This blog has laboured mightily to keep up with the constantly growing catalogue of cannibalism movies and TV shows, as well as the increasing number of actual cases reported in the media. So this week we are taking a rather exciting side-trip into the wonderful world of short stories, a place where the sets can be as lavish as the author wishes since there are no Producers cutting budgets, the protagonists can do anything the mind can conjure up without the need for stunt persons or insurance, and the whole thing requires no masks or social distancing.
The story considered in this week’s cannibalism blog is called DEAR MEAT, and it appears in the third Women of Horror Anthology, titled THE ONE THAT GOT AWAY.
The anthology contains an amazing assortment of thirty fresh looks at the wonderful world of horror. I have, naturally, chosen to review the cannibalism story by J Snow, since that’s what I do, for reasons best known to myself and the Department of Culture and Communications at the University of Melbourne.
Ms Snow has written and published five cannibalism stories; reassuring to know that others also labour in these fields. For those of you who wish to know how (or why) she writes, there is an interview at Paula Readman’s Clubhouse.
Dear Meat was written a few years before the pandemic, but reads like it could be taken from tomorrow’s newsfeed. It involves a small elite group of rich and powerful men who have decided that human population growth is threatening to destroy the biosphere, and so must be stopped and reversed. More than two thirds of the population, billions of people, must be “eliminated.”
Various ingenious and possibly prophetic strategies are mentioned such as introducing viruses and tainted vaccines, genetically modified foods and contaminated water supplies. Free tubal ligations and vasectomies are encouraged, and abortions allowed up to two months after birth. But the key plan in this story is to set the populace at each other’s throats, or more precisely at the barrels of guns. Yes, hunting season for humans becomes the only way to feed the family. Tags are issued, which is apparently the way hunting works in the USA, and the distribution is weighted according to the discriminatory preferences of these shadowy rulers – the “unworthy and unholy” are allotted the most tags meaning the poor and the non-Christians are most likely to be hunted and cooked. Illegal immigrants are always open season. The rich and the politicians, however, don’t ever seem to end up on the butcher’s slabs.
English cleric and economist Thomas Malthus pointed out in 1798 that population increases geometrically, but food availability increases only arithmetically. All things being equal, this means we must run out of food, unless there is a disaster or an intentional reduction in human population growth. Too many people and not enough food is likely to lead to cannibalism, although Malthus did not venture into such abject speculations. The ethologist John Calhoun crossed that bridge in his study of rats, where he found that putting rats into a utopian environment, with no shortage of food or shelter, and letting them breed unconstrained, ended up in a chaotic maelstrom of sexual deviance and cannibalism. A Malthusian/Calhounian scenario is the basis for the film Soylent Green which is set (honest, I’m not making this up) in 2022, when overpopulation has led to a situation where the enormous population of poor people can only be fed by recycling the bodies of those who die or can be persuaded to accept euthanasia.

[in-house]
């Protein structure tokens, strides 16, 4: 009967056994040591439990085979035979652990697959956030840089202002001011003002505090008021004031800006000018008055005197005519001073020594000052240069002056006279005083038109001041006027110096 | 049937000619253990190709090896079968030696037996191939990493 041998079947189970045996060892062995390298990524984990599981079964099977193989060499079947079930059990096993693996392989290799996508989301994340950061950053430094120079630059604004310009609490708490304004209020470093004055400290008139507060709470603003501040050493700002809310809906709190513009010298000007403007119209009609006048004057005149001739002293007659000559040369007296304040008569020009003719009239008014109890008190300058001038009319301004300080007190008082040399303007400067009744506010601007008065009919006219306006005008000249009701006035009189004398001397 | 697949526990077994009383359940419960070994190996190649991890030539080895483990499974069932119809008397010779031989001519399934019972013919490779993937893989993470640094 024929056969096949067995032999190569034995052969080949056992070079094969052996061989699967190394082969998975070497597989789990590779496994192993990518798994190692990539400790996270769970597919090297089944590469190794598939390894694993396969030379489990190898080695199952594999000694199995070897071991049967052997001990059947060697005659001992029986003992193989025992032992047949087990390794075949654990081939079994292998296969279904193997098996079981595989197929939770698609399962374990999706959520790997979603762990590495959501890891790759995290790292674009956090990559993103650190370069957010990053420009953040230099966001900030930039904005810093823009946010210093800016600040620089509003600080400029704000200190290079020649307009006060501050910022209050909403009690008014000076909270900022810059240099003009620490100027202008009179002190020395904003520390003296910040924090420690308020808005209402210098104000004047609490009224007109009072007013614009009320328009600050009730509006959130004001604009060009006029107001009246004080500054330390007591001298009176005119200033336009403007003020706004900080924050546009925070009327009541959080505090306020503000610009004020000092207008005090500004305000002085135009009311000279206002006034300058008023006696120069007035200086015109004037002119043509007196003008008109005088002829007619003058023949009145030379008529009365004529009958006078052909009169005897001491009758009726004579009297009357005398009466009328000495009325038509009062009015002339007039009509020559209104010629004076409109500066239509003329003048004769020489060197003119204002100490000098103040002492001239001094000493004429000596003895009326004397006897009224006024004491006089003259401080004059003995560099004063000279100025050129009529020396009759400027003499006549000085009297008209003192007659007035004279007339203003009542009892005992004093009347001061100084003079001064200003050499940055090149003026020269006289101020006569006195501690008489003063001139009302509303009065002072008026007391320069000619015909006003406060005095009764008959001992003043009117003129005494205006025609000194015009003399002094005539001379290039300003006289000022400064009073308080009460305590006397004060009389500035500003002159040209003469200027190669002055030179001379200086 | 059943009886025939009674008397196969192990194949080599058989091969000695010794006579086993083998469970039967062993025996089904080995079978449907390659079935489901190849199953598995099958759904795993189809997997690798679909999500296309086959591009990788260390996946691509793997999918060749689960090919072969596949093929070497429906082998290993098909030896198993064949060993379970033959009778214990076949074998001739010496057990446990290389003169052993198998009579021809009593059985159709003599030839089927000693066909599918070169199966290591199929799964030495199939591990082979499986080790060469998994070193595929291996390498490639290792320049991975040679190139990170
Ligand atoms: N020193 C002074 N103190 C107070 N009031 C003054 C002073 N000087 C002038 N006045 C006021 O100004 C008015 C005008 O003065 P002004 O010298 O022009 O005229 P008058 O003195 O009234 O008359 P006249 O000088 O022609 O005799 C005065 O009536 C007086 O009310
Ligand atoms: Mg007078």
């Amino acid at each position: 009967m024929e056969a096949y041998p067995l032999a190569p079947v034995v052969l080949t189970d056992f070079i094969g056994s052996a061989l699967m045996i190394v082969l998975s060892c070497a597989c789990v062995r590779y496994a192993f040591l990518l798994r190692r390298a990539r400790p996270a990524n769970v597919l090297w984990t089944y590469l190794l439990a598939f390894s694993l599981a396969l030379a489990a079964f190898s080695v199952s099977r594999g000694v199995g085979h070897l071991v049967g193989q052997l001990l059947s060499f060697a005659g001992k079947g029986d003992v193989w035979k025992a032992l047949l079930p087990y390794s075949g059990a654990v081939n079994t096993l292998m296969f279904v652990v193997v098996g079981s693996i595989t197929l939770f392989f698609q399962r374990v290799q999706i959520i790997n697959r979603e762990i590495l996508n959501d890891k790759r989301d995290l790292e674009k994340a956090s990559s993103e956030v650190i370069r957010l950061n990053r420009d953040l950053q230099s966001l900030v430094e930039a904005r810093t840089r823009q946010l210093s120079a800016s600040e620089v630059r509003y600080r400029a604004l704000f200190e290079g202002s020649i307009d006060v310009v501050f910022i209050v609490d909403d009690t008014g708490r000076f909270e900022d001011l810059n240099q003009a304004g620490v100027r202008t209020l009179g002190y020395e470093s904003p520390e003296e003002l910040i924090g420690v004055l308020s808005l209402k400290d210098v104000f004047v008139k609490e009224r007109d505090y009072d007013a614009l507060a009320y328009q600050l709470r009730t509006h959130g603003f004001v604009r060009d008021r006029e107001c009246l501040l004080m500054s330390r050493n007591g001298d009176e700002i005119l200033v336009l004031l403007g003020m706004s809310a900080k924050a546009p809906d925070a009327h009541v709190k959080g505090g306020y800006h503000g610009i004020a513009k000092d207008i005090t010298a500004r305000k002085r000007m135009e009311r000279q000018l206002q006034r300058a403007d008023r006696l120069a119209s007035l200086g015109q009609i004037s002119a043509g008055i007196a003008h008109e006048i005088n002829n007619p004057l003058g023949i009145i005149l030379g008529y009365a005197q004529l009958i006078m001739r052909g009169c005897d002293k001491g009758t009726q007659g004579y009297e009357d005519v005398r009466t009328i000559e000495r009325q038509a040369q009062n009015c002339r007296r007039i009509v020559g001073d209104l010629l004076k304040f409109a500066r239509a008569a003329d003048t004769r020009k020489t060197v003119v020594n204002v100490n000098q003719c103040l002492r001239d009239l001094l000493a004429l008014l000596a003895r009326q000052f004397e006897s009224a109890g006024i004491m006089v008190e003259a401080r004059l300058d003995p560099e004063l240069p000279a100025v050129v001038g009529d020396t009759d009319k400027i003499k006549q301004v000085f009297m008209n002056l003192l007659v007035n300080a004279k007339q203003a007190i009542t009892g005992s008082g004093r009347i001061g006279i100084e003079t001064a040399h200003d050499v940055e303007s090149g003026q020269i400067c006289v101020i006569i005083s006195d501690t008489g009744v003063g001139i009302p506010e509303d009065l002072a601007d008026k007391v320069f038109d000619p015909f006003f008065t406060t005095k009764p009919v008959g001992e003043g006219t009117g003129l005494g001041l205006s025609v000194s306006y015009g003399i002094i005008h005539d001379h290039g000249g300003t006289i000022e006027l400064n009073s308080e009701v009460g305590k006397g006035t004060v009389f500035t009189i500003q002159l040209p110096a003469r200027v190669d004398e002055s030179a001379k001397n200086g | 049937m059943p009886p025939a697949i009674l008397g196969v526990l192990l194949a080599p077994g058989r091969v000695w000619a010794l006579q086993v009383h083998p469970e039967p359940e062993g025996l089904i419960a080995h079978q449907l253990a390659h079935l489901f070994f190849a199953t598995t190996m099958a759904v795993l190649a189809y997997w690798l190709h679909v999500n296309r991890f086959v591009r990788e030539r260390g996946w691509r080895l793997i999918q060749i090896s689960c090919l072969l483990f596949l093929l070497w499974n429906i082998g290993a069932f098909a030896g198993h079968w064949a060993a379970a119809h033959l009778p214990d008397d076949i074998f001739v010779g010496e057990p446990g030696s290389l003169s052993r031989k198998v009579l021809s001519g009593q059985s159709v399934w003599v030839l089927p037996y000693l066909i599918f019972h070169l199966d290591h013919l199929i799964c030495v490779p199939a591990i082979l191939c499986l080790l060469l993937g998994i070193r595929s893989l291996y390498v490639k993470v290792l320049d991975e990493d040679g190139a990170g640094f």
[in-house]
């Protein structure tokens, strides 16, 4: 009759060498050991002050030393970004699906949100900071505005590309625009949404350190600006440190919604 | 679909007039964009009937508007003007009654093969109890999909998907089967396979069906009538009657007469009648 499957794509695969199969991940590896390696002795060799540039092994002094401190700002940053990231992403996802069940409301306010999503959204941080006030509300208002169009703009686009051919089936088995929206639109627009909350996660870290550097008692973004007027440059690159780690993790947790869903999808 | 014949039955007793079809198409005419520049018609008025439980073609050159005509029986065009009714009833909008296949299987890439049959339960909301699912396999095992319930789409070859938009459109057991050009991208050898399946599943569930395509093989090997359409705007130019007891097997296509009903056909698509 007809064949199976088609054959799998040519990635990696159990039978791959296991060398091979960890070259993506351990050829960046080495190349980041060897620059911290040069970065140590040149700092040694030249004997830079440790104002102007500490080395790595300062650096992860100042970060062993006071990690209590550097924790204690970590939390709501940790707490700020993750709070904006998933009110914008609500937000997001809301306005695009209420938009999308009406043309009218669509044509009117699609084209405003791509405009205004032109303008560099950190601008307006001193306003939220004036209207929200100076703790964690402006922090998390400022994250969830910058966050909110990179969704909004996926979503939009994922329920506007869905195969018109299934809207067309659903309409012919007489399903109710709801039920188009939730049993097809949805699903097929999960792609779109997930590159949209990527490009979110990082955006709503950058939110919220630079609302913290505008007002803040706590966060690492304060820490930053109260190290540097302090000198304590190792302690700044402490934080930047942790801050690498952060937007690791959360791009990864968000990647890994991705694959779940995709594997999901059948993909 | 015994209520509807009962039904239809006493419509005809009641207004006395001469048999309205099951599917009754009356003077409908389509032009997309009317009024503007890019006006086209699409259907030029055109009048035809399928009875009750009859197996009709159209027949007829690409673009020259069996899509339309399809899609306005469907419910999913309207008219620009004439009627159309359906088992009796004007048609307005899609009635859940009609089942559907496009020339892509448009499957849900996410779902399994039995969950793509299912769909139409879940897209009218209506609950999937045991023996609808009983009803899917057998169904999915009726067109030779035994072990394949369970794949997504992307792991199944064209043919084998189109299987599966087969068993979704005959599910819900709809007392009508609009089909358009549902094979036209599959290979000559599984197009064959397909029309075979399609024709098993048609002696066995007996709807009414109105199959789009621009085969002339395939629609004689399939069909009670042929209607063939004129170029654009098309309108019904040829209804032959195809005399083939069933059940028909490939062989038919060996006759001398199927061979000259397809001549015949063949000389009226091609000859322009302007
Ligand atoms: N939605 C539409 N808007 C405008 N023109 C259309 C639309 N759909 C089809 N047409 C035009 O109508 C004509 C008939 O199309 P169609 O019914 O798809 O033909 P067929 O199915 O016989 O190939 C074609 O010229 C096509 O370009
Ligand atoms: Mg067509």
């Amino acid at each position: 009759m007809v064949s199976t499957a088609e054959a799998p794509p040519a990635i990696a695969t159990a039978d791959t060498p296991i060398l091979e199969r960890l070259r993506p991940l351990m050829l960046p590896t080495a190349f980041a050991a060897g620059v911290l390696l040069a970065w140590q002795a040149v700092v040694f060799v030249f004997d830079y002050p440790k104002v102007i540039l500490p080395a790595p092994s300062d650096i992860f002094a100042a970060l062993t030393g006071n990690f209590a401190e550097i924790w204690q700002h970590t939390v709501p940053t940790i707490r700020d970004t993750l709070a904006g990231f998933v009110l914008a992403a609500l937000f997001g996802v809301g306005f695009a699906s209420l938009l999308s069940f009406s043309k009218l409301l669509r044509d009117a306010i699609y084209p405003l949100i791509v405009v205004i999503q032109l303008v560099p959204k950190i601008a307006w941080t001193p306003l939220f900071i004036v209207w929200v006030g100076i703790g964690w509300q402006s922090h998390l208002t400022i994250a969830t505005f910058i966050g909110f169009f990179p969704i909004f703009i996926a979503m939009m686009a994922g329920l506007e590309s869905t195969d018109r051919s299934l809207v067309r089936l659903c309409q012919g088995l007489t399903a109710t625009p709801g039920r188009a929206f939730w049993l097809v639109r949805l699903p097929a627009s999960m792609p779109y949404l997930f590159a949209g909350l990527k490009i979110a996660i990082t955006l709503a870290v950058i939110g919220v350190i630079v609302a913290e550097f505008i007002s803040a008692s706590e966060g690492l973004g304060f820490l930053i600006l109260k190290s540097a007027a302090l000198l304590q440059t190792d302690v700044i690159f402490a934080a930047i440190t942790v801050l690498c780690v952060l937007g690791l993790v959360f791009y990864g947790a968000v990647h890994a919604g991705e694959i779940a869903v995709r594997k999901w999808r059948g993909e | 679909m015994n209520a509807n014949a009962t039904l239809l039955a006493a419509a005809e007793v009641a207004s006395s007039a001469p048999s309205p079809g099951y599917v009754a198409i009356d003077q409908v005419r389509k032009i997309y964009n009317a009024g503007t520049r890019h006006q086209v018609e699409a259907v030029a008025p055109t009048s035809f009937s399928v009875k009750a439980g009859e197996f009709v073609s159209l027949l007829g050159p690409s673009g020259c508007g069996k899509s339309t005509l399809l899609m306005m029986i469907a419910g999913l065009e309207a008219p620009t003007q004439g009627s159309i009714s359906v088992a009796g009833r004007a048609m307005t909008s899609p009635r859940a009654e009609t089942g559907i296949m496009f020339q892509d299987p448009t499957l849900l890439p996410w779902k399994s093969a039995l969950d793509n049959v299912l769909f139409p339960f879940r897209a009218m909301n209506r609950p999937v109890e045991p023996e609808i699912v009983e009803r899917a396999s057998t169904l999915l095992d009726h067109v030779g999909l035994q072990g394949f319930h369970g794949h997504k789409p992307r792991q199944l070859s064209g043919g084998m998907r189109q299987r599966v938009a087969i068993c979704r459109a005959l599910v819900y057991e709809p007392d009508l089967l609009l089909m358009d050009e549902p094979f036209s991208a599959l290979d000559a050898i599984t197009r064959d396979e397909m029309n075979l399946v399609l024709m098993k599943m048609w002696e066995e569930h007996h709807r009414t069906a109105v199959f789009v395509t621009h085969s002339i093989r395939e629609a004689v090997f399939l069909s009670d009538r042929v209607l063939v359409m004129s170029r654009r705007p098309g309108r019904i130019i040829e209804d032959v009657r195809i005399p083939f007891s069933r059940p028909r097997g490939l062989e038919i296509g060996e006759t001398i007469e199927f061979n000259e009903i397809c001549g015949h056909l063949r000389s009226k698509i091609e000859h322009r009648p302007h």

Not so in Dear Meat. The people running the government know one thing that has been true since the start of humanity: when there is hunger,
“People turn on each other, become monsters, all for one tiny morsel.”
The people turning on each other in this story are from a family; a man, a woman and a child. Not even close to a large family by today’s standards, but in the world of the story, any increase in population (child) must be balanced by a decrease (a hunted tag). One person must die, be carted to the butcher and carried home as meat, just as the odd hunter does now to deer or kangaroos or anyone else that happens to move at the wrong moment.
I am introducing some levity because this is a grim scenario, skilfully crafted, beautifully written and with an ending that I absolutely will not spoil. The wonderful thing about eBooks is that they are ridiculously affordable and offer hours of reading pleasure. This collection, and particularly Dear Meat, is highly recommended.
Here’s a review from Goodreads:
And here’s one from Amazon: